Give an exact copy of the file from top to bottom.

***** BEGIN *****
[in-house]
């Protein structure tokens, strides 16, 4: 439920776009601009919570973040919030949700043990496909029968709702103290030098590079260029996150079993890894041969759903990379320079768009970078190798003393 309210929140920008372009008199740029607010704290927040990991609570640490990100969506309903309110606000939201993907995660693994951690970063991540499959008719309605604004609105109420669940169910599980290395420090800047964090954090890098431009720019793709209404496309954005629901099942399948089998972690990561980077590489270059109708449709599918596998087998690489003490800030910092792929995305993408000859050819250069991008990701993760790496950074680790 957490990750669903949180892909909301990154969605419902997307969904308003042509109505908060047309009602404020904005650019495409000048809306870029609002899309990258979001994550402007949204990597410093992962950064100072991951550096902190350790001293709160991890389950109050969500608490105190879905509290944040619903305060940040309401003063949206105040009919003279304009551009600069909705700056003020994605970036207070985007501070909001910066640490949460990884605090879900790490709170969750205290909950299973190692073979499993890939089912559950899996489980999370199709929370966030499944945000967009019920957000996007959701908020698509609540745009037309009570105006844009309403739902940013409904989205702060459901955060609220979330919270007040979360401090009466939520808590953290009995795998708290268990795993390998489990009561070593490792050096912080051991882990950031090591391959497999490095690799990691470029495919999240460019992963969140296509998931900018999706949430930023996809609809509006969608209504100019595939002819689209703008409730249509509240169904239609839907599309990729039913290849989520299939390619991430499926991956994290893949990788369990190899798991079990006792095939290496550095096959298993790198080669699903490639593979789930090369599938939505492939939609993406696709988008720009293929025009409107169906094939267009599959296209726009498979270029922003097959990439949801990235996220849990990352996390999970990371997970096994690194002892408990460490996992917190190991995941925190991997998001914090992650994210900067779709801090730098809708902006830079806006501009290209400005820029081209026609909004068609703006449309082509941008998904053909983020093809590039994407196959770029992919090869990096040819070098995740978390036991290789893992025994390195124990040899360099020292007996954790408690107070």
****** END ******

[in-house]
């Protein structure tokens, strides 16, 4: 439920776009601009919570973040919030949700043990496909029968709702103290030098590079260029996150079993890894041969759903990379320079768009970078190798003393 309210929140920008372009008199740029607010704290927040990991609570640490990100969506309903309110606000939201993907995660693994951690970063991540499959008719309605604004609105109420669940169910599980290395420090800047964090954090890098431009720019793709209404496309954005629901099942399948089998972690990561980077590489270059109708449709599918596998087998690489003490800030910092792929995305993408000859050819250069991008990701993760790496950074680790 957490990750669903949180892909909301990154969605419902997307969904308003042509109505908060047309009602404020904005650019495409000048809306870029609002899309990258979001994550402007949204990597410093992962950064100072991951550096902190350790001293709160991890389950109050969500608490105190879905509290944040619903305060940040309401003063949206105040009919003279304009551009600069909705700056003020994605970036207070985007501070909001910066640490949460990884605090879900790490709170969750205290909950299973190692073979499993890939089912559950899996489980999370199709929370966030499944945000967009019920957000996007959701908020698509609540745009037309009570105006844009309403739902940013409904989205702060459901955060609220979330919270007040979360401090009466939520808590953290009995795998708290268990795993390998489990009561070593490792050096912080051991882990950031090591391959497999490095690799990691470029495919999240460019992963969140296509998931900018999706949430930023996809609809509006969608209504100019595939002819689209703008409730249509509240169904239609839907599309990729039913290849989520299939390619991430499926991956994290893949990788369990190899798991079990006792095939290496550095096959298993790198080669699903490639593979789930090369599938939505492939939609993406696709988008720009293929025009409107169906094939267009599959296209726009498979270029922003097959990439949801990235996220849990990352996390999970990371997970096994690194002892408990460490996992917190190991995941925190991997998001914090992650994210900067779709801090730098809708902006830079806006501009290209400005820029081209026609909004068609703006449309082509941008998904053909983020093809590039994407196959770029992919090869990096040819070098995740978390036991290789893992025994390195124990040899360099020292007996954790408690107070």